The discography page for Justin Velor's "2013" album (featuring contributions from Graham Massey) is up now
The standard LP/CD is out on 18th February 2013 - press release below:
The debut album '2013' released 18 February 2013 on Brutal Music
Who is Justin Velor? The man himself will tell you it's not who but what that matters. To the anonymous Mancunian, Justin Velor is more of an idea than anything - a mythical producer figure riding out a dystopian future in a New York disco surrounded by psychedelic colour clouds, the world outside poised on the brink of apocalypse.
2013 is that man's debut album, a vibrant Technicolor collision of styles ("you might call it a musical Dr. Frankenstein," he says) incorporating everything from Vangelis-inspired synth drones and nocturnal acid house rhythms to tender folk melodies and psychedelic flourishes, all delivered with a searing post-punk sneer. "I wanted to make a fantastical soundscape with colourful dynamics and a soul," he explains, "not something that sounds like it was made by some nerdy introvert on a computer."
Helping him with his vision 'Velor' called upon some of the finest of Manchester's rich alternative music heritage. Working closely on the project were Doves frontman Jez Williams and 808 State founding member Graham Massey, who both figured heavily in the production and writing of the album, while another Manc icon, Teenage Fanclub's Gerry Love, adds a stunning cameo on the Eastern-tinted Missing You. Add to that Glaswegian Chris Geddes, one of the shining lights behind the insurmountable Belle and Sebastian, and Lee E John from' 80s soul sensations Imagination, who lends vocals to the record's poppy closer Back to the Source, and you have a truly stellar cast of musicians.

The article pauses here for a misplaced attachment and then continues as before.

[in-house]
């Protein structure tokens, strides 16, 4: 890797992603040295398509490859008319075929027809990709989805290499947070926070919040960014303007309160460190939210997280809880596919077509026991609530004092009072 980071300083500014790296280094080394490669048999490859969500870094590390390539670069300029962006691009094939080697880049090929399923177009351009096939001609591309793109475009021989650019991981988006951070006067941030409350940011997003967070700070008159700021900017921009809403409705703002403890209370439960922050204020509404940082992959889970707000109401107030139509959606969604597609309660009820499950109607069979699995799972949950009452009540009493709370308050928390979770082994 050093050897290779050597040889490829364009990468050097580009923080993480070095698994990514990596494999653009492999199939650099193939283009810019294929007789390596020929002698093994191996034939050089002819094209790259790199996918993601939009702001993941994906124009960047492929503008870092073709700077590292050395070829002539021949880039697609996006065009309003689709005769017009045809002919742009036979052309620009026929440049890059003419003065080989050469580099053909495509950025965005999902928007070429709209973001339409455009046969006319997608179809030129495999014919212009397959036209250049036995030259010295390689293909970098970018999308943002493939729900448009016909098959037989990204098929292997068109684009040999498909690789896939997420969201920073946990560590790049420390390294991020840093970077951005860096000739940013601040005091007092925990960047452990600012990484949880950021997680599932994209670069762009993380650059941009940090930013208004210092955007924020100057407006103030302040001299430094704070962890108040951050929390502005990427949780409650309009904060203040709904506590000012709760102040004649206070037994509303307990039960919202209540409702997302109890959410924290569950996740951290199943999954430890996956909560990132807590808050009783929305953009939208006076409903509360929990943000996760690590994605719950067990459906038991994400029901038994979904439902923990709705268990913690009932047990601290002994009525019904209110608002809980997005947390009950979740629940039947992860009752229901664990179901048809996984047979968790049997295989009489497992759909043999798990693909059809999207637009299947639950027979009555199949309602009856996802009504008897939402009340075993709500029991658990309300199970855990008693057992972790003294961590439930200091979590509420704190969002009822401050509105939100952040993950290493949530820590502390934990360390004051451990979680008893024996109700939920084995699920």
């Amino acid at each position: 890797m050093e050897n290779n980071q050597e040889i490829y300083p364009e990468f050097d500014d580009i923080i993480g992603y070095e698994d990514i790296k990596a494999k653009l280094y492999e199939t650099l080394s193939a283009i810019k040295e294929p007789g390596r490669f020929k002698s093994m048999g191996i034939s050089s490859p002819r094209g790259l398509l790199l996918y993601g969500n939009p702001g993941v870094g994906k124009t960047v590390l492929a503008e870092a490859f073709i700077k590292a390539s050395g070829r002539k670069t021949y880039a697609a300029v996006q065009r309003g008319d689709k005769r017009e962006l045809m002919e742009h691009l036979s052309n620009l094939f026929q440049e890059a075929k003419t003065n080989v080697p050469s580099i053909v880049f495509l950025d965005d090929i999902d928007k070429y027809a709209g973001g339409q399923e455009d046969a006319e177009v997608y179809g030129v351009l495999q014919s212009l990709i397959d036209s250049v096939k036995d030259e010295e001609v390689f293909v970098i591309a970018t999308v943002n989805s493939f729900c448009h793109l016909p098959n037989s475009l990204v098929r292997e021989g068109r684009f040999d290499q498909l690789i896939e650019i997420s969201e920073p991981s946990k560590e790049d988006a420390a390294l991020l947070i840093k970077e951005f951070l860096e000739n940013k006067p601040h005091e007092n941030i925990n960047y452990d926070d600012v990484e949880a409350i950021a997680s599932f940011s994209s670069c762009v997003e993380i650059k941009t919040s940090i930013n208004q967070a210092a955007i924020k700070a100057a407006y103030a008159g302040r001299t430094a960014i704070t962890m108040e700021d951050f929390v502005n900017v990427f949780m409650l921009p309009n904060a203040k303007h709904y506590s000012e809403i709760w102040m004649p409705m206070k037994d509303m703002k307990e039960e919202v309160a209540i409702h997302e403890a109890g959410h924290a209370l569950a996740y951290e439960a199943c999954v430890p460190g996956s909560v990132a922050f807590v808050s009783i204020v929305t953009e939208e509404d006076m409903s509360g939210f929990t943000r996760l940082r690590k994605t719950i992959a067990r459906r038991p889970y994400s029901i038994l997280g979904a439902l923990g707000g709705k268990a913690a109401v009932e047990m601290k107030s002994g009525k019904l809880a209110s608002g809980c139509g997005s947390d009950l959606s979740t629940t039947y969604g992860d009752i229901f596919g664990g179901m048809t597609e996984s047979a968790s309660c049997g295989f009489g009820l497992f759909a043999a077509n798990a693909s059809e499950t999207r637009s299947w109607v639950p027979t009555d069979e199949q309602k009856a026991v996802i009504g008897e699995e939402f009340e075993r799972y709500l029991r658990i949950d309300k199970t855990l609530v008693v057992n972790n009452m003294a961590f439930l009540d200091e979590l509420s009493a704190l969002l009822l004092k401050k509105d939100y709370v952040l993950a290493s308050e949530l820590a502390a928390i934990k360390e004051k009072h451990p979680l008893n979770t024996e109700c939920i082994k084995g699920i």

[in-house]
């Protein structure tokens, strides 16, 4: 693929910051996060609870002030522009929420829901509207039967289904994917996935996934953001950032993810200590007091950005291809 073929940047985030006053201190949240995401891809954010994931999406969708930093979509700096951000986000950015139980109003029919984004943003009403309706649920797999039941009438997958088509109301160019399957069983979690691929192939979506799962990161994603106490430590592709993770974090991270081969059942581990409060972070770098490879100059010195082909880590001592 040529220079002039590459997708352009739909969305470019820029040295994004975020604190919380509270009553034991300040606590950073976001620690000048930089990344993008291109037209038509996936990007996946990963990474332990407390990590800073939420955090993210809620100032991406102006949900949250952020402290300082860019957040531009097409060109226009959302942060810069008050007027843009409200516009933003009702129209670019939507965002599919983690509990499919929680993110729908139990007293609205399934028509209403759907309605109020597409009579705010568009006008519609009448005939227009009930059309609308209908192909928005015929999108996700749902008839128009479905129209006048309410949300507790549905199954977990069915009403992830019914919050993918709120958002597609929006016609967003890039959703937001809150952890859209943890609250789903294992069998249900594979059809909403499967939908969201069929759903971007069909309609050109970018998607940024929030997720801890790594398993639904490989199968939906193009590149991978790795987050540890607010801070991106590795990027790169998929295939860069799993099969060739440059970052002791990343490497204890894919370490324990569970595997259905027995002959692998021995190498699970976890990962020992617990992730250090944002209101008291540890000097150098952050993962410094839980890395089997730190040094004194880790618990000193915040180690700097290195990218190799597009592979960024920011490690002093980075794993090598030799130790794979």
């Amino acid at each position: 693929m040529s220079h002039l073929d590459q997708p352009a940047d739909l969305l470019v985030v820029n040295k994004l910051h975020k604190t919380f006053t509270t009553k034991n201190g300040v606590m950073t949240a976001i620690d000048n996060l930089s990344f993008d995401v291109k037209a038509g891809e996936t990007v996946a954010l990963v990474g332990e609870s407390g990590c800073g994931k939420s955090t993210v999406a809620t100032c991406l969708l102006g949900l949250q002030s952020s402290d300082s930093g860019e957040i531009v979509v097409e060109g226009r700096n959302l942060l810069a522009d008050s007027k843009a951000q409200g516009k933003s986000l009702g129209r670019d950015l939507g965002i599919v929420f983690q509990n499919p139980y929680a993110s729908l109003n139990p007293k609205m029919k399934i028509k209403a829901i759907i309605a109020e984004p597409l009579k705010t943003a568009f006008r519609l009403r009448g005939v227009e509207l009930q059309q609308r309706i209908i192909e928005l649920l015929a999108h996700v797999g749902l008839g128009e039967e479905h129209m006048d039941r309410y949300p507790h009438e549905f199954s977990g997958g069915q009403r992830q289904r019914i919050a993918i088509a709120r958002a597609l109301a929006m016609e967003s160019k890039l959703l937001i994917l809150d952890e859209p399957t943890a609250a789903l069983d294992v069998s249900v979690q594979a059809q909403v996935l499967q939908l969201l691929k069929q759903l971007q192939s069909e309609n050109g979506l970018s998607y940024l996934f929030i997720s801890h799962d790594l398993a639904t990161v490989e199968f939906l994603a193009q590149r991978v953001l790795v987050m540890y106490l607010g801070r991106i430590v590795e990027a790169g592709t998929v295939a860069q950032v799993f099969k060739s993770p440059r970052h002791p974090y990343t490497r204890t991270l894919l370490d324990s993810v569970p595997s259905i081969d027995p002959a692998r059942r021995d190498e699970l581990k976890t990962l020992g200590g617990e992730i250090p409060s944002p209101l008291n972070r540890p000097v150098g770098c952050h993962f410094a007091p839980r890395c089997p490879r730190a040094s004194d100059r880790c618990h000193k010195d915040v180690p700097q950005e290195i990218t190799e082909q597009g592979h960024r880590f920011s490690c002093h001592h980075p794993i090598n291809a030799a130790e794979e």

Luckily 2013 is every bit the sum of its parts. From the pulsating sonics of Flameout ("Something that could soundtrack an apocalyptic movie like Mad Max and a night at the Hacienda simultaneously") to the broken italo-house throb of Relance to the future-folk histrionics of Listen, it's an album that doesn't so much push at boundaries so much as it drives a ten-tonne lorry at them. But beyond its experimentation and sci-fi tilt is a more human story. "At the time of making the record I was leaving Manchester, moving away," he explains. "In its finished state the record feels like a goodbye letter to the city. Documenting the good and the bad times I've encountered, re-contextualising the music that has passed through my head during this time."
"I always felt like the city takes something away from you on a day to day level. Some days you feel like you're trudging the streets with no hope, with this permanent smoggy haze over you. That's why its musical output is so rich, people trying to make something to cling on to," Velor continues, with a nod to Factory Records. "I became obsessed with this puddle on the street, it would form in the same place every time it rained, then on a nice day the blue sky would be reflected in it, it seemed like a window to something more positive. I honestly think that's why I started making this record."
A dizzying fever dream of schizophrenic sounds, 2013 is - as its title suggests - an album ahead of its time, a gloweringly optimistic record designed as a "set of transmissions that work with and against each other like a broken radio" that offers one of the most invigorating and innovative sounds of recent times.